|Publication number||US4484585 A|
|Application number||US 06/414,299|
|Publication date||Nov 27, 1984|
|Filing date||Sep 2, 1982|
|Priority date||Sep 12, 1981|
|Publication number||06414299, 414299, US 4484585 A, US 4484585A, US-A-4484585, US4484585 A, US4484585A|
|Original Assignee||Richard Wolf Gmbh|
|Export Citation||BiBTeX, EndNote, RefMan|
|Patent Citations (3), Non-Patent Citations (4), Referenced by (101), Classifications (12), Legal Events (4)|
|External Links: USPTO, USPTO Assignment, Espacenet|
The present invention relates to catheters for measuring urethral pressure, along the length of the urethra, which is provided at a distance from the closed distal extremity with a lateral outlet for a fluid fed in at a constant rate of flow through a passage arranged for connection to a measuring instrument.
To be able to reach a diagnosis in the case where urinary incontinence occurs, use is made of urethrometers for measuring the urethral pressure gradient, which utilise a catheter which has one or two circular lateral wall perforations in the area of the distal end. A fluid is fed to the wall perforation or perforations at a constant rate of flow by a pump, through the catheter connected at the proximal end to a pressure gauge, said fluid undergoing a pressure rise and exerting said pressure through the wall perforation on the surface of the urethra surrounding the catheter, until this back-up pressure becomes a little higher than the back pressure of the urethra and fluid consequently issues from the catheter through the perforations. This back-up pressure is recorded as a graph by the measuring instrument at mensuration points along the length of the urethra, whilst the catheter is drawn out of the urethra at as uniform a speed as possible.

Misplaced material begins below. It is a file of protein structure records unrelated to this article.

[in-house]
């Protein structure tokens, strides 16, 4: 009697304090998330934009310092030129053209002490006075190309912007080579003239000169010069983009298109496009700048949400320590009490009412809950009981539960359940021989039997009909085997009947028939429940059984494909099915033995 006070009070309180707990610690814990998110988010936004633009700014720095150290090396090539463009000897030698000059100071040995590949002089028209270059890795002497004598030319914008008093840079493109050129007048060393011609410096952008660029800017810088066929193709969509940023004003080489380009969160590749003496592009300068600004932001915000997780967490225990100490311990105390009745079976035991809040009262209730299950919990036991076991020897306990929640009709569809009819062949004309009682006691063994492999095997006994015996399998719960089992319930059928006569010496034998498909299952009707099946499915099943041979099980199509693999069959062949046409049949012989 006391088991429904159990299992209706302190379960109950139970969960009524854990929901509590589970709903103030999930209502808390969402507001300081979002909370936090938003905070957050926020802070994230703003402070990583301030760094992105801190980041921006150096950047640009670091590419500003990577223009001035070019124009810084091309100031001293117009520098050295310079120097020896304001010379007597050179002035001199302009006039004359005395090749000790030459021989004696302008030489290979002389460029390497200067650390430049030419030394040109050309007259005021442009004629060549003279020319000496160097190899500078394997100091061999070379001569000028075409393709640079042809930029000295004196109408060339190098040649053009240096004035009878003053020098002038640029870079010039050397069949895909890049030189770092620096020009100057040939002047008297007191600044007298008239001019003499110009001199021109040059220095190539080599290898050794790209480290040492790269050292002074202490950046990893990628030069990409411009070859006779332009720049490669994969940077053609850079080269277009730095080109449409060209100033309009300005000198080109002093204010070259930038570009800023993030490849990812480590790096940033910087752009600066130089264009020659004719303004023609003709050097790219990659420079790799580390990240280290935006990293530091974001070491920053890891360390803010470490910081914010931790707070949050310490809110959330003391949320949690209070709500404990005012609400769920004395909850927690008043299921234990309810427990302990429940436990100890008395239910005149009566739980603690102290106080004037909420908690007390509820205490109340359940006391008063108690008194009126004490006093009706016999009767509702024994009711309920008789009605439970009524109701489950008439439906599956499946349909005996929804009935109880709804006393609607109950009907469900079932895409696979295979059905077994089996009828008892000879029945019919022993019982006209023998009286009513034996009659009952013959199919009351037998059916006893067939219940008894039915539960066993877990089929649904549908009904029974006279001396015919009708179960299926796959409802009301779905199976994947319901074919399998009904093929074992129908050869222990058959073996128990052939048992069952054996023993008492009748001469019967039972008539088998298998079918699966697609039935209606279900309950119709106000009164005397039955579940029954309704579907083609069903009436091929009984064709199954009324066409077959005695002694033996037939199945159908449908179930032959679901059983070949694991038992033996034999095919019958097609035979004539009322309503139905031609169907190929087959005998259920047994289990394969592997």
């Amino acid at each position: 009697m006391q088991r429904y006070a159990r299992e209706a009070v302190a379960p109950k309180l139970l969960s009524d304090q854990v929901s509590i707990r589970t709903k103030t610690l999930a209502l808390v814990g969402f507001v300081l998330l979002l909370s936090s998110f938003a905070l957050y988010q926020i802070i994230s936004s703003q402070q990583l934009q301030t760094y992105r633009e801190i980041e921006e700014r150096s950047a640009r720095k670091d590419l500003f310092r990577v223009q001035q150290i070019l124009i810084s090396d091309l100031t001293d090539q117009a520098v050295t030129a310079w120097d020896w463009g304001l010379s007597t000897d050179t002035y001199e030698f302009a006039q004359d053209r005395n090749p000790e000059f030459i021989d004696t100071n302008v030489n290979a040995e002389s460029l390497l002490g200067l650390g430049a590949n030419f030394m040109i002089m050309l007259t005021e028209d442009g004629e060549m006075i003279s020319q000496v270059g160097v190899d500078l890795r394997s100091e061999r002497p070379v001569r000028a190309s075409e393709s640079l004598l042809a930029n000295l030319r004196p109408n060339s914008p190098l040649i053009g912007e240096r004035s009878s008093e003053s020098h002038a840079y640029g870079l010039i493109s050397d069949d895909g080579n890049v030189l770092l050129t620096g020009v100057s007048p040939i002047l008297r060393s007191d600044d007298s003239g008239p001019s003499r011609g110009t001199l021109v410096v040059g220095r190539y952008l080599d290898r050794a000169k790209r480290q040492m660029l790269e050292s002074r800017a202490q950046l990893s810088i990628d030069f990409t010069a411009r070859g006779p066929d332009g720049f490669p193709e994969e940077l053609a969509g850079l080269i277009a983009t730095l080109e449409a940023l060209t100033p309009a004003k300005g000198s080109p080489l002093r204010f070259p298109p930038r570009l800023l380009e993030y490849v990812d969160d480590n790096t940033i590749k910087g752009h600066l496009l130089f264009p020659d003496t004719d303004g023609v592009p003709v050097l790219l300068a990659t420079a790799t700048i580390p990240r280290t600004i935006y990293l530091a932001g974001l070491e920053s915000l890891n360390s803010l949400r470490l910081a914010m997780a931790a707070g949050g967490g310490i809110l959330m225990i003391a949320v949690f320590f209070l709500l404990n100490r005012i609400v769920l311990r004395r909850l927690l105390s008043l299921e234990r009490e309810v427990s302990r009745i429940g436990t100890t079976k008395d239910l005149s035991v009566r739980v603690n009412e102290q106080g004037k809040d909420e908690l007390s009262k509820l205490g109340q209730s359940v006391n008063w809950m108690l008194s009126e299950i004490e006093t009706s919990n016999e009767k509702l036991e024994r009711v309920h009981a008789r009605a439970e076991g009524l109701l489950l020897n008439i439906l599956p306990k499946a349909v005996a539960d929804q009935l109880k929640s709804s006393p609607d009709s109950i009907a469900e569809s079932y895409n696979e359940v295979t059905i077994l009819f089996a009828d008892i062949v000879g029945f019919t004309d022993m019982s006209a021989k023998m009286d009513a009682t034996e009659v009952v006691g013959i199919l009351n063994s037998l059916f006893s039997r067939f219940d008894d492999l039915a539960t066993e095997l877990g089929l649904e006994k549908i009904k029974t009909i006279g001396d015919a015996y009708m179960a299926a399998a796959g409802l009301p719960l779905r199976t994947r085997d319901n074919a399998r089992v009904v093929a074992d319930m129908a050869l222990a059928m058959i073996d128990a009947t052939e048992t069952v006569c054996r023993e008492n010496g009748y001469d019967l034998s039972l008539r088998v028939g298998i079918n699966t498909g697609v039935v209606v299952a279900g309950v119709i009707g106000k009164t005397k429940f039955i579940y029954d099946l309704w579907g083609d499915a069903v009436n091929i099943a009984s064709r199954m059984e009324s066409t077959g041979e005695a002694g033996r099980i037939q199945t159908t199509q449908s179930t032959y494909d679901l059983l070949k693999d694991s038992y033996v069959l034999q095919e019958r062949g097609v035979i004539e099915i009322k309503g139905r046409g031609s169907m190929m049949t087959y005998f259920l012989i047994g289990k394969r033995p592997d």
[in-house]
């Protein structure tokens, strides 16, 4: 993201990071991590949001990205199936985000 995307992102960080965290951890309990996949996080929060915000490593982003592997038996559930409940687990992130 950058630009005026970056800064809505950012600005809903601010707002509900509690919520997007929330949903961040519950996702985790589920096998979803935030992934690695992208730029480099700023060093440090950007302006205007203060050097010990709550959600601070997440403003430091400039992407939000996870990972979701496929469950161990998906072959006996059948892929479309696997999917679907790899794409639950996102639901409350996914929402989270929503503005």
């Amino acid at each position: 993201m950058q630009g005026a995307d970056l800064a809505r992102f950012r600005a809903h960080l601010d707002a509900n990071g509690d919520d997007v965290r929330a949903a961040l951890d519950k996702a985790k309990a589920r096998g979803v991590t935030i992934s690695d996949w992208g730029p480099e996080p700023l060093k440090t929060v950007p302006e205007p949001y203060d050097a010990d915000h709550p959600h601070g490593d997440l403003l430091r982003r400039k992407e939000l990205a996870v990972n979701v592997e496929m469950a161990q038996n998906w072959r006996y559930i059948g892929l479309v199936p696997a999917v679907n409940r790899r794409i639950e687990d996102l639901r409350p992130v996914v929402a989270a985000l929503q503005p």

It has been observed that no precise measurement of actual back or back-up pressure against the urethra is possible with a catheter of the kind hereinabove referred to, since the back pressure is measured practically only in punctiform manner along the length of the urethra and since no unequivocal co-ordination is possible between the momentary pressure value and the point of measurement.
It is therefore an object of the invention to provide a catheter for securing precise measurements of the actual back pressure against the urethra.
To achieve this and other objects, in a catheter for measuring the pressure along the length of a patient's urethra, of the kind having a closed distal end and provided at a distance from said distal end with a lateral outlet for a fluid to be fed in at a constant rate of flow through a passage arranged for connection to a measuring instrument, the invention consists in that said lateral catheter outlet is formed by an annular gap extending in a plane at right angles to the longitudinal axis of the catheter, and into which opens the supply passage for the fluid.
To obtain this annular gap, the catheter is transversely divided into two parts constituting distal and proximal sections having mutually opposed terminal areas, said terminal areas being connected by a rigid bridging member to form said annular gap. The width of said gap advantageously amounts to between 0.2 and 0.5 mm depending on the fluid utilised.